Monday, July 26, 2010
Haren Hit Hard---Literally
By Ross Newhan
In the fifth inning of his first start with the Angels Monday night, on his 62nd pitch, the question of Dan Haren's impact on his new team's ability to slice into the Texas Rangers' lead in the American League West almost became moot.
Perhaps, it already is given that the Rangers lead the Angels by 7 1/2 games and the roughly $29 million that Angel owner Arte Moreno has commited to Haren has done nothing to fill the power voids at first and third base.
In trading Joe Saunders and three pitching prospects to the Arizona Diamondbacks for Haren on Sunday, the Angels hope was that they had enhanced the front end of their rotation, and with two-plus months remaining could slowly cut into the Rangers lead, although the Rangers themselves had already traded for a dominant pitcher in Chiff Lee, added a veteran catcher in Bengie Molina and are believed to be negotiating with Florida for the power hitting Jorge Cantu.
Of course, anyone familiar with Angel history knows this is an organization that has been dogged over the years by tragedy and bad luck, and there it was again in Haren's first start when that 62nd pitch was smoked up the middle by Boston's Kevin Youkilis and caromed off Haren's right forearm.
The pitcher went to his knees and ultimately walked off the field with what was diagnosed as a contussion on that forearm.
He will be re-examined today, and there is no certainty regarding his next start, tentatively scheduled for the weekend against Texas
Haren was losing 2-1 when he left, and ultimately drew the loss as the Angels never caught up in a 6-3 defeat.
Overall, he is 7-9 this season, and Boston's six hits in his brief tenure seemed in keeping with the .285 average that National League hitters had produced against him, not to mention 23 homers, which became 24 when David Ortiz hit the first of his two home runs in the third inning.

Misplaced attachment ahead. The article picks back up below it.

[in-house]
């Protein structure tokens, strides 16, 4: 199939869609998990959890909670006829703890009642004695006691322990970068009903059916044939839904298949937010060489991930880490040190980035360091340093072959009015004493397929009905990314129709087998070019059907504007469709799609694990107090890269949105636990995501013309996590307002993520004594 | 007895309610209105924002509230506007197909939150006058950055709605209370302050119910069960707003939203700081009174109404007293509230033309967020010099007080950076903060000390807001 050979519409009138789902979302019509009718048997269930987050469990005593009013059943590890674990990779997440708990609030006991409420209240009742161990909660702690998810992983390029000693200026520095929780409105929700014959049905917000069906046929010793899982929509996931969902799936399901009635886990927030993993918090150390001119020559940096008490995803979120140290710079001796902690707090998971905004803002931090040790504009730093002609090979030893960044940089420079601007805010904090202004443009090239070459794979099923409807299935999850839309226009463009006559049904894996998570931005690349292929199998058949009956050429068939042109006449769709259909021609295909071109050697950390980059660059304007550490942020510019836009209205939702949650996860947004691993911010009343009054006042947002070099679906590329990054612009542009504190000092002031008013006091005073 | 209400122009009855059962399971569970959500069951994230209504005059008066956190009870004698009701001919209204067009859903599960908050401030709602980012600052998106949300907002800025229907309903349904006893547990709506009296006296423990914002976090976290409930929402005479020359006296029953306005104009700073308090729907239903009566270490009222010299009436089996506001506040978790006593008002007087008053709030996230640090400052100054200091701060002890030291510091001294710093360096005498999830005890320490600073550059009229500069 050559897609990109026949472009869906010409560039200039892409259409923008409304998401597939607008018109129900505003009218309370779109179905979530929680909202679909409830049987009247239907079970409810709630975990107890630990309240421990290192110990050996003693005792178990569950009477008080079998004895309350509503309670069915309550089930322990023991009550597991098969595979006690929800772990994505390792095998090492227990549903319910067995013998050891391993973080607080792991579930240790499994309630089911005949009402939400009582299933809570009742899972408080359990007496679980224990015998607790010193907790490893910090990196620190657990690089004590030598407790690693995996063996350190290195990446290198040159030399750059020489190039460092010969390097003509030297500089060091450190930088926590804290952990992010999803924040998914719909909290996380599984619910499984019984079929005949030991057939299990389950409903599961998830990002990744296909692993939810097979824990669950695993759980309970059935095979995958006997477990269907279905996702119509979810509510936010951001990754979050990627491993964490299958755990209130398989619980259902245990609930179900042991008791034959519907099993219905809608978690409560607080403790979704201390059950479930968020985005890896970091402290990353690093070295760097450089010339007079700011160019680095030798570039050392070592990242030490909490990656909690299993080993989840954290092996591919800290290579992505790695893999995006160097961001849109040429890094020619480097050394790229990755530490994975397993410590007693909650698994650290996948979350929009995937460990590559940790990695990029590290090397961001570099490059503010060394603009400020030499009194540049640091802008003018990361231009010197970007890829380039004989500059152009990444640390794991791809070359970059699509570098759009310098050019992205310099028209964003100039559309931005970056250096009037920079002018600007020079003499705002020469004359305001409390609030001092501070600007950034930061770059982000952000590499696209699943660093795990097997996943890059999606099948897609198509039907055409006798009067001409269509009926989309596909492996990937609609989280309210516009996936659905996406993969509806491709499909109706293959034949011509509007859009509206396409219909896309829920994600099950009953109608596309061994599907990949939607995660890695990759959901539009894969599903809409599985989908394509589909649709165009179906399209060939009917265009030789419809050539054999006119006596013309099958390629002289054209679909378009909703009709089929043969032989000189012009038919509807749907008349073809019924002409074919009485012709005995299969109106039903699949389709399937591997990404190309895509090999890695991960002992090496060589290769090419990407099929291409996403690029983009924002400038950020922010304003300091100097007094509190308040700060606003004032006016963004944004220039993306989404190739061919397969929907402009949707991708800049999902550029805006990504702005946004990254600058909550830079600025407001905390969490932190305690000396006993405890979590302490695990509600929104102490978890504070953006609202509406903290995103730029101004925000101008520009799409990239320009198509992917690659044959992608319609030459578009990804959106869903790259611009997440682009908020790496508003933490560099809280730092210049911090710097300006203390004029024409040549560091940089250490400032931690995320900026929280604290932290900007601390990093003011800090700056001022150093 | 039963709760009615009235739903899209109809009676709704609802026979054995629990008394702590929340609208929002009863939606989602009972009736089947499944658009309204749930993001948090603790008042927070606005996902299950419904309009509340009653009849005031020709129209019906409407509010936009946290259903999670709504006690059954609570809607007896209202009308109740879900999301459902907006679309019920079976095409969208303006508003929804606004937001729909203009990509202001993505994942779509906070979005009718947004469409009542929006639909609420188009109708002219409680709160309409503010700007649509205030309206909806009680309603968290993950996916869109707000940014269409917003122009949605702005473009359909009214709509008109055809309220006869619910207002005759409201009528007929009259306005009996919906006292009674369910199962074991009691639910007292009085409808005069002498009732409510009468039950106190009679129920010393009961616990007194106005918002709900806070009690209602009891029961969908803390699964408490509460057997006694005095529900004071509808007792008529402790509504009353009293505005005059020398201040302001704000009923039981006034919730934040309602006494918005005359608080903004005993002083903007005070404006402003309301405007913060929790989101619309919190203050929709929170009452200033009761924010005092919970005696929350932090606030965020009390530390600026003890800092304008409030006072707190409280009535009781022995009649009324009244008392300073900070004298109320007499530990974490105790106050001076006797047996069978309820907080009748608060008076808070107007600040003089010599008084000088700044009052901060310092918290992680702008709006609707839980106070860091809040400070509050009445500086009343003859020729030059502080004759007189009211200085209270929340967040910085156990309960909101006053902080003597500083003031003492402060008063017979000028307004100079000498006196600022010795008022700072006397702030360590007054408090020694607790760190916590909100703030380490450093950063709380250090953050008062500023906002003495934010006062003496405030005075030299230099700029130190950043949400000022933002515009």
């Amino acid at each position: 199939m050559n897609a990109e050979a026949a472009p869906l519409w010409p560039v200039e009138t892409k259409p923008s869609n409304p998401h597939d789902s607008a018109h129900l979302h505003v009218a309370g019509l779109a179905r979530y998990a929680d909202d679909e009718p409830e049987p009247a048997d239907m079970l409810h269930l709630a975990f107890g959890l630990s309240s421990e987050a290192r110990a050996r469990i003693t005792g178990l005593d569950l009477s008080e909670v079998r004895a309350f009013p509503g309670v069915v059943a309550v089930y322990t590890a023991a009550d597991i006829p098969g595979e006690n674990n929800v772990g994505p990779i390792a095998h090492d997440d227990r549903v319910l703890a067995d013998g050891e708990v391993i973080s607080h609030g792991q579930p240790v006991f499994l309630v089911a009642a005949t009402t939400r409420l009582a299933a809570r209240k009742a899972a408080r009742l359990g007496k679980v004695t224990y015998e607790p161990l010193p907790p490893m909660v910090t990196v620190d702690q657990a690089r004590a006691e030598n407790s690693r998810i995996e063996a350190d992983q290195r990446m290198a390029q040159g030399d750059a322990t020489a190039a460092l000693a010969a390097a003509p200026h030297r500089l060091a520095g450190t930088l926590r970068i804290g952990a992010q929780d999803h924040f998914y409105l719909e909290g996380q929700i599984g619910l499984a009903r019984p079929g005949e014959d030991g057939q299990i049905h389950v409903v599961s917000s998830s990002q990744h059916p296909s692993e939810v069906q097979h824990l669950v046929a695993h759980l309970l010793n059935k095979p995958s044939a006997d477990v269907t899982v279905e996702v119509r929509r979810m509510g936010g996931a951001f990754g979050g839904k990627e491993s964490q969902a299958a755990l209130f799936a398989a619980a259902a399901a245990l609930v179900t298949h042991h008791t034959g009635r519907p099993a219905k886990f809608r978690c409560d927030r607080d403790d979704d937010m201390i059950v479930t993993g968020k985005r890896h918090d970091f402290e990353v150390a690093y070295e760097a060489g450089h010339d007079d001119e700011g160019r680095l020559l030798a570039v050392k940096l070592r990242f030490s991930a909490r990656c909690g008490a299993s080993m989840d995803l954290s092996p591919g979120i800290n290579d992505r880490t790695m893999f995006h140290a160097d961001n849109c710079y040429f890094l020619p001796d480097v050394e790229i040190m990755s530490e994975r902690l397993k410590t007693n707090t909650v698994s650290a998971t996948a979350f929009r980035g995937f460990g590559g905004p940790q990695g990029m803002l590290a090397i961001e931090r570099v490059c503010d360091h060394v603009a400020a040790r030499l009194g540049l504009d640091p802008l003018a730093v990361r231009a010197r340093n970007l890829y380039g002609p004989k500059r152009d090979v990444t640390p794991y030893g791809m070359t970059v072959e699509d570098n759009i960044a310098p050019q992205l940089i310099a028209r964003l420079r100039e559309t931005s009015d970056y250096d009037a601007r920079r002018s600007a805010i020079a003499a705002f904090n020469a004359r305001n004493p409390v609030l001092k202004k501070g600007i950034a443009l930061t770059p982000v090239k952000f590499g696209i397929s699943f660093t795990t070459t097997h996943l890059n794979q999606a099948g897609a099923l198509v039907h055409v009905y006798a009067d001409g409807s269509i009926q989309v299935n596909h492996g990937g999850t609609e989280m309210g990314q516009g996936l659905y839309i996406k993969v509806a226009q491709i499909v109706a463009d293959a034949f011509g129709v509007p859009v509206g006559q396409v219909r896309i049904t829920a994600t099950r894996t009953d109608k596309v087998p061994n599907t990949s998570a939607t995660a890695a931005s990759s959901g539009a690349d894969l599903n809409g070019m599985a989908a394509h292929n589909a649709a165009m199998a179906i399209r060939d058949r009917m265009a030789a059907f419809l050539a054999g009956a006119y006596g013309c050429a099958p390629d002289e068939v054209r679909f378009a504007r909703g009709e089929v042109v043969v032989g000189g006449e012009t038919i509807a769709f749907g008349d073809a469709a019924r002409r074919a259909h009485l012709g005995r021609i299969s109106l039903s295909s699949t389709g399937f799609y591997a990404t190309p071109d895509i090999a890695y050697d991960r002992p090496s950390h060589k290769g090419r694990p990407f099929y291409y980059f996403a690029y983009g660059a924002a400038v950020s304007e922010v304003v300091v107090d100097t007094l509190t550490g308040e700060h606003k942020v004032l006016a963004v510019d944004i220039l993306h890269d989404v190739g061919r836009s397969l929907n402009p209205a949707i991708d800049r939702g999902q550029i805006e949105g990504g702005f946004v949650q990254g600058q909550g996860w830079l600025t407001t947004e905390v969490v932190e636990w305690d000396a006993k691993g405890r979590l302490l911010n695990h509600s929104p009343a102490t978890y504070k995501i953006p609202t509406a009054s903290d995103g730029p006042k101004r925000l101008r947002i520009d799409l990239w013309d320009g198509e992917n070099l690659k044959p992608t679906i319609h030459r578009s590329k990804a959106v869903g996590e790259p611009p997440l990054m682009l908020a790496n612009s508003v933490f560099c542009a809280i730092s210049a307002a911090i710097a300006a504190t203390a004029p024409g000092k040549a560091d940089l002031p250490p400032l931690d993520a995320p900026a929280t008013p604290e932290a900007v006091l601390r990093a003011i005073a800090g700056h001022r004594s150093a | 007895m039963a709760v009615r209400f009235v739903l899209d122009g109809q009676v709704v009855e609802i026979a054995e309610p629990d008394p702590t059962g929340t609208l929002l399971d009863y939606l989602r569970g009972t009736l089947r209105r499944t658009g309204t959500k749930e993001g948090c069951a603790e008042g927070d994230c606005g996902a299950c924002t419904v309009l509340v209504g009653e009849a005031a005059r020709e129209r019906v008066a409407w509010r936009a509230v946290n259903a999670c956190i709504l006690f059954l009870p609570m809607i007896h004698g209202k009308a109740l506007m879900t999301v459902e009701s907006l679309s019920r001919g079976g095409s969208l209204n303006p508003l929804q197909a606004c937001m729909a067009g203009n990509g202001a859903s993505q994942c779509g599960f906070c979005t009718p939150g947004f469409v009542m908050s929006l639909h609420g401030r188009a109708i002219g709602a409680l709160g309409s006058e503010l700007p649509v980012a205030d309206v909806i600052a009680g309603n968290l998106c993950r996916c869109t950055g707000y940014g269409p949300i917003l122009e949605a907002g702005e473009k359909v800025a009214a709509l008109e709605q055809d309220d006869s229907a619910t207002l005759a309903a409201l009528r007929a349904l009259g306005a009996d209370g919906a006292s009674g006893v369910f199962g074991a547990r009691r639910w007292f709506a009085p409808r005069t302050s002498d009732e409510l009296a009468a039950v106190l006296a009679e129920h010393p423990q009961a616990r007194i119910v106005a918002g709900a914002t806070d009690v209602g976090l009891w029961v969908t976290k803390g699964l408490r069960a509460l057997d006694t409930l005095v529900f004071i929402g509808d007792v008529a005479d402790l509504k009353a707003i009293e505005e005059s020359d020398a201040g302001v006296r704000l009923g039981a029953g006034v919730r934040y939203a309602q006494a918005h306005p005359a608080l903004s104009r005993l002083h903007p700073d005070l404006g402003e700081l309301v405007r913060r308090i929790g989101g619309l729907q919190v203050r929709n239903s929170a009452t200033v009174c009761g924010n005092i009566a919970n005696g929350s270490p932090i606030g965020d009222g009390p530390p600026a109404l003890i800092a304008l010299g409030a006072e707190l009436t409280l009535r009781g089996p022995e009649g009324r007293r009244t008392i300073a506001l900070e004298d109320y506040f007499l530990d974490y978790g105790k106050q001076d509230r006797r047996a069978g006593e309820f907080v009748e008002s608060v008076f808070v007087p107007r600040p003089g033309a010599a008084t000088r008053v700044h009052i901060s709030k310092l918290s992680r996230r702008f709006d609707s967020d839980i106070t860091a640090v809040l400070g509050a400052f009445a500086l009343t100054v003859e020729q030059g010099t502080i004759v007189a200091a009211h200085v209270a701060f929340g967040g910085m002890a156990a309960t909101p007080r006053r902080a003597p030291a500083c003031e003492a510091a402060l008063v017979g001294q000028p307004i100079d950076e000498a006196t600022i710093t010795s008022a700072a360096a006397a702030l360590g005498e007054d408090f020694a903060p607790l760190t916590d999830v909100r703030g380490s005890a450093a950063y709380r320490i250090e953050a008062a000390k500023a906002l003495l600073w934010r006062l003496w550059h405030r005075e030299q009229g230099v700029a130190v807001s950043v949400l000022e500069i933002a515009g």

Angels Manager Mike Scioscia was saying before the game that you have to look beyond the numbers to internal aspects like his strikeout ratio, and that you have to consider that he will now be pitching home games in a park more favorable to pitchers.
In his debut, however, Anaheim Stadium was no walk in the park for Haren, whose record over the last couple years was inferior to that of Saunders.
The Angels No. 1 draft choice in 2002, Saunders was 33-14 in 2008 and 2009 before he slipped to 6-10 with a 4.62 ERA at the time he was traded, a deal which the Arizona media blasted.
In his last start with the Angels on Friday, Saunders had pitched his best game of the year, losing 1-0 to the Rangers in Texas.
Angel officials continued Monday to call Haren a top of the rotation type talent, and more than one said they were concerned with Saunders' ability to hold up physically, expressing concern about the southpaw's left shoulder in particular.
In Haren, they have a pitcher who is under contract into his option year of 2013, and Scioscia said that was an important consideration.
Of course, there are no guarantees. Moreno has again opened his wallet to make what he likes to call a capital investment, but he knows that two other well-known pitchers were unable to fulfill the terms of their contracts with the Angels--Bartolo Colon and Kelvim Escobar--and that last year's $24.5 million deal for Scott Kazmir has not returned anticipated dividends.
In addition, in acquiring Haren and infielder Alberto Callaspo, the Angels stripped their system of six pitching prospects, although they have seldom had a prospect come back to haunt them over the years. In fact, it is hard to think of even one except for Dante Bichette, who was traded prior to his big power years with the Colorado Rockies.
"Sometimes prospects are just that," General Manager Tony Reagins said Monday night. "Sometimes they improve and sometimes they don't. If you draft and scout well, you can replenish your system, and when you have a chance to get a front end guy like Dan Haren you have to make the move."
This was probably the Angels biggest deadline deal ever and certainly bigger than anything predecessor Bill Stoneman consummated.
With the deadline on Saturday, the two biggest pitching names--Lee and Haren-- have already been traded, with one more, Roy Oswalt, likely to go if his Houston Astros can complete a deal with St. Louis, his team of choice if he is going to waive his no-trade clause.
The two biggest hitters remaining on the market are Prince Fielder and Adam Dunn, and Reagins, hoping he has escaped a major injury to Haren, said the Angels may not be done.
"We firmly believe we are still in this thing," he said of the race, "and we have the resources to take advantage of another opportunity if it presents itself."